Jerusalem's biggest hipster, Israeli artist Victoria Hanna, has captivated the Berkeley community over the past six weeks in her performance series Magic Spells at the Magnes.
The world-renowned composer, creator, performer, researcher, and teacher of voice and language has spent the past few months at UC Berkeley co-teaching a course on Jewish nightlife with art curator and associate professor Francesco Spagnolo.
Hanna first rose to fame in 2015 with the release of her debut single, “The Aleph-bet Song (Hosha'ana),” her take on the Hebrew alphabet. The song and video are rather hypnotic and a bit peculiar, and this quirky persona helped turn Hanna into an internet sensation.
As part of her performances series at the Magnes, Hanna crafts an original interpretive piece each week based on Hebrew amulets in the Magnes' collection, which are displayed for the audience to examine during and after the show.
Hanna began working with amulets and ancient texts as a child, raised in an ultra-orthodox family in Jerusalem. “My father was a rabbi so religion and spirituality have always been a big part of my life,” she said. Hanna began posting her textual interpretations on YouTube, which caught the eye of Spagnolo.
Spagnolo reached out to Hanna via Skype, who was looking for any chance to continue to invent and explore the unknown. After several more Skype sessions, Spagnolo ventured to Jerusalem to visit Hanna and invited her to join him in Berkeley.
Hanna said her students initially seemed a little hesitant about her at, wondering “who is this cuckoo woman moving her body and making such strange sounds,” Hanna said, jokingly. Using a traditional cabalistic approach, Hanna has taught her students the “universal language of sound,” pushing them to break out of their shell. “You always learn the most when you are uncomfortable,” said Hanna.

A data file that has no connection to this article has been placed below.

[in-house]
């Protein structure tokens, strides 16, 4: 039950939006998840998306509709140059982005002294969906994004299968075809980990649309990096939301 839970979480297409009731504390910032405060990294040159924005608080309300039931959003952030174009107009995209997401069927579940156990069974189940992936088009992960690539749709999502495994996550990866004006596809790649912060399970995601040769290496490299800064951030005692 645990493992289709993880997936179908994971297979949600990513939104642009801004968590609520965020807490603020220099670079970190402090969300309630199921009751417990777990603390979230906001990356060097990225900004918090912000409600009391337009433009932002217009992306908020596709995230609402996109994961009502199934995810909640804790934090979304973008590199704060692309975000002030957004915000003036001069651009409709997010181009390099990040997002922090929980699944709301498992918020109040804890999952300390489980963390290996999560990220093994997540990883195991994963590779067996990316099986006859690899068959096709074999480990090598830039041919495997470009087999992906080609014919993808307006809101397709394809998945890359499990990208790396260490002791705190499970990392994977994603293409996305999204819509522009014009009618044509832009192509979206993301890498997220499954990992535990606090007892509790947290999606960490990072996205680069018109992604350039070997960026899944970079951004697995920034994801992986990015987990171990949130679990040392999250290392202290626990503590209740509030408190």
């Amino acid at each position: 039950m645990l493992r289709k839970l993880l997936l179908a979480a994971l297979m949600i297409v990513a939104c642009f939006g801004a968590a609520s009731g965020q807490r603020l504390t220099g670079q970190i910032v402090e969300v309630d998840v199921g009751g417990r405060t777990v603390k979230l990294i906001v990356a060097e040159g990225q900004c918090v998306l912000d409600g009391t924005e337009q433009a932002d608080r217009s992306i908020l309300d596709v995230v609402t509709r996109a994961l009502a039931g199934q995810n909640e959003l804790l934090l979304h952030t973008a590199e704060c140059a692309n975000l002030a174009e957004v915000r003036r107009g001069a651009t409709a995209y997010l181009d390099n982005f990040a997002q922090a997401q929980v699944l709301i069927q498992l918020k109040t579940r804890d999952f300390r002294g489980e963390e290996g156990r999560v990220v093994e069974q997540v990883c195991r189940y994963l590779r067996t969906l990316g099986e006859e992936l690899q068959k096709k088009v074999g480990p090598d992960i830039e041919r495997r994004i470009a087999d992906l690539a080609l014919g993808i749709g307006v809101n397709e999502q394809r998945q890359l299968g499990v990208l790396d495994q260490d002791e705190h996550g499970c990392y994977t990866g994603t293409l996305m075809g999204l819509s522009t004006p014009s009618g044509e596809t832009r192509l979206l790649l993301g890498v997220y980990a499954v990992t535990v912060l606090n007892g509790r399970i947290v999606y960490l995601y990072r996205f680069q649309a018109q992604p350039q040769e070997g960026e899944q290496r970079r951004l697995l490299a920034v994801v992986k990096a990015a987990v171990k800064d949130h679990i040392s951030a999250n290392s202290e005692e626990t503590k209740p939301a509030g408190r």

It is this “utilizing of a UC Berkeley classroom that adds a whole other dimension to Hanna’s work,” says Spagnolo. “If a group of 19- to 20-year-old students from an array of different backgrounds can connect with such specific and ancient materials, you know you’ve uncovered something special,” he said.
Hanna said this is the power of the universal language of sound — “a unifying entity worldwide.”
Last Tuesday, Hanna’s students joined her onstage. She composes much of her performances in real time, something she sees as a privilege as Spagnolo grants her a space of total creative freedom. “It’s really important he trusts me; he tells me you do whatever you like,” said Hanna.
Hanna will give her final performance of the Magic Spells series on Tuesday, Dec. 5, as the UC Berkeley semester comes to a close. She is at UC Berkeley with the Visiting Israeli Artists Program supported by the Charles and Lynn Schusterman Family Foundation. She's also working on her second album. Next year, she will be performing at music festivals across Australia and New Zealand before touring Europe in the spring.